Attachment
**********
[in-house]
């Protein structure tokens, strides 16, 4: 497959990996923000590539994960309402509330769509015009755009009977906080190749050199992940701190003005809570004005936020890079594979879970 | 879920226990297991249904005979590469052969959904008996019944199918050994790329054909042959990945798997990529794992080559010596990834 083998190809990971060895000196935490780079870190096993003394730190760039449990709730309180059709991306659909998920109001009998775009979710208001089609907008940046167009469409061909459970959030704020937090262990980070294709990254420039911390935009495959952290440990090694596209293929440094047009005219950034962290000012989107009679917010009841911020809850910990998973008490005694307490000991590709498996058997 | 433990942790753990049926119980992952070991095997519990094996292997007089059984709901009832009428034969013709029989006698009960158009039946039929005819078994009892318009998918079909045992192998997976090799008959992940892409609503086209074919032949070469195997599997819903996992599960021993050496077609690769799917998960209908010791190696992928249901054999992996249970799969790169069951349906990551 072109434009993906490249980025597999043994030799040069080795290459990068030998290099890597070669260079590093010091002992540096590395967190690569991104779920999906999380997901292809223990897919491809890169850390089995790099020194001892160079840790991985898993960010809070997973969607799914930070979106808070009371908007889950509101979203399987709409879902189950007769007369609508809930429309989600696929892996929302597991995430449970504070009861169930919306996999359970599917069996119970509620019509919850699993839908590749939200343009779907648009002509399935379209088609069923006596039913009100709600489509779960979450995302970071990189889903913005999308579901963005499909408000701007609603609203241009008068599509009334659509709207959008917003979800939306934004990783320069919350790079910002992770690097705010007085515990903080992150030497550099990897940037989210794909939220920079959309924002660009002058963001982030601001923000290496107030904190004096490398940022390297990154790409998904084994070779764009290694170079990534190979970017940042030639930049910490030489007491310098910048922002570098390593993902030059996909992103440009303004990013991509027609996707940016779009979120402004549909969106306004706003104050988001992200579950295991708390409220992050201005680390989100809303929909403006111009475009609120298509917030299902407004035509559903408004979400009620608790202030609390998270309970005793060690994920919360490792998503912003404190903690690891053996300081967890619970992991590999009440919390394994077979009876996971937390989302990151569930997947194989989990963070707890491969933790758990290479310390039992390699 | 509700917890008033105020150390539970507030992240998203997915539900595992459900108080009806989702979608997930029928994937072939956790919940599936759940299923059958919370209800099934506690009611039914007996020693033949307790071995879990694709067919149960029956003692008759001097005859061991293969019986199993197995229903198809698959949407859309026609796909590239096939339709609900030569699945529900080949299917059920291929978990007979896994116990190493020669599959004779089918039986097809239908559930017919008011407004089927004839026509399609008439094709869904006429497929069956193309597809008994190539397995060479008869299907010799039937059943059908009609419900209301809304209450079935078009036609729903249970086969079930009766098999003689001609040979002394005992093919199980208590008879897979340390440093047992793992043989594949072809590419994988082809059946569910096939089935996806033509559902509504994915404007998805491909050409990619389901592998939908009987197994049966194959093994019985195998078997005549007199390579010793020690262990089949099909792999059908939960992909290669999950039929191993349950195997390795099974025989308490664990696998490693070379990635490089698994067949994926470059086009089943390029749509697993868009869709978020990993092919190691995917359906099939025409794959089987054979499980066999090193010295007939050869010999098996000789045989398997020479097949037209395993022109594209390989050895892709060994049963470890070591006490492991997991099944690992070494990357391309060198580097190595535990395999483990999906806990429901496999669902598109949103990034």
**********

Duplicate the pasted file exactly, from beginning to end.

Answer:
[in-house]
């Protein structure tokens, strides 16, 4: 497959990996923000590539994960309402509330769509015009755009009977906080190749050199992940701190003005809570004005936020890079594979879970 | 879920226990297991249904005979590469052969959904008996019944199918050994790329054909042959990945798997990529794992080559010596990834 083998190809990971060895000196935490780079870190096993003394730190760039449990709730309180059709991306659909998920109001009998775009979710208001089609907008940046167009469409061909459970959030704020937090262990980070294709990254420039911390935009495959952290440990090694596209293929440094047009005219950034962290000012989107009679917010009841911020809850910990998973008490005694307490000991590709498996058997 | 433990942790753990049926119980992952070991095997519990094996292997007089059984709901009832009428034969013709029989006698009960158009039946039929005819078994009892318009998918079909045992192998997976090799008959992940892409609503086209074919032949070469195997599997819903996992599960021993050496077609690769799917998960209908010791190696992928249901054999992996249970799969790169069951349906990551 072109434009993906490249980025597999043994030799040069080795290459990068030998290099890597070669260079590093010091002992540096590395967190690569991104779920999906999380997901292809223990897919491809890169850390089995790099020194001892160079840790991985898993960010809070997973969607799914930070979106808070009371908007889950509101979203399987709409879902189950007769007369609508809930429309989600696929892996929302597991995430449970504070009861169930919306996999359970599917069996119970509620019509919850699993839908590749939200343009779907648009002509399935379209088609069923006596039913009100709600489509779960979450995302970071990189889903913005999308579901963005499909408000701007609603609203241009008068599509009334659509709207959008917003979800939306934004990783320069919350790079910002992770690097705010007085515990903080992150030497550099990897940037989210794909939220920079959309924002660009002058963001982030601001923000290496107030904190004096490398940022390297990154790409998904084994070779764009290694170079990534190979970017940042030639930049910490030489007491310098910048922002570098390593993902030059996909992103440009303004990013991509027609996707940016779009979120402004549909969106306004706003104050988001992200579950295991708390409220992050201005680390989100809303929909403006111009475009609120298509917030299902407004035509559903408004979400009620608790202030609390998270309970005793060690994920919360490792998503912003404190903690690891053996300081967890619970992991590999009440919390394994077979009876996971937390989302990151569930997947194989989990963070707890491969933790758990290479310390039992390699 | 509700917890008033105020150390539970507030992240998203997915539900595992459900108080009806989702979608997930029928994937072939956790919940599936759940299923059958919370209800099934506690009611039914007996020693033949307790071995879990694709067919149960029956003692008759001097005859061991293969019986199993197995229903198809698959949407859309026609796909590239096939339709609900030569699945529900080949299917059920291929978990007979896994116990190493020669599959004779089918039986097809239908559930017919008011407004089927004839026509399609008439094709869904006429497929069956193309597809008994190539397995060479008869299907010799039937059943059908009609419900209301809304209450079935078009036609729903249970086969079930009766098999003689001609040979002394005992093919199980208590008879897979340390440093047992793992043989594949072809590419994988082809059946569910096939089935996806033509559902509504994915404007998805491909050409990619389901592998939908009987197994049966194959093994019985195998078997005549007199390579010793020690262990089949099909792999059908939960992909290669999950039929191993349950195997390795099974025989308490664990696998490693070379990635490089698994067949994926470059086009089943390029749509697993868009869709978020990993092919190691995917359906099939025409794959089987054979499980066999090193010295007939050869010999098996000789045989398997020479097949037209395993022109594209390989050895892709060994049963470890070591006490492991997991099944690992070494990357391309060198580097190595535990395999483990999906806990429901496999669902598109949103990034």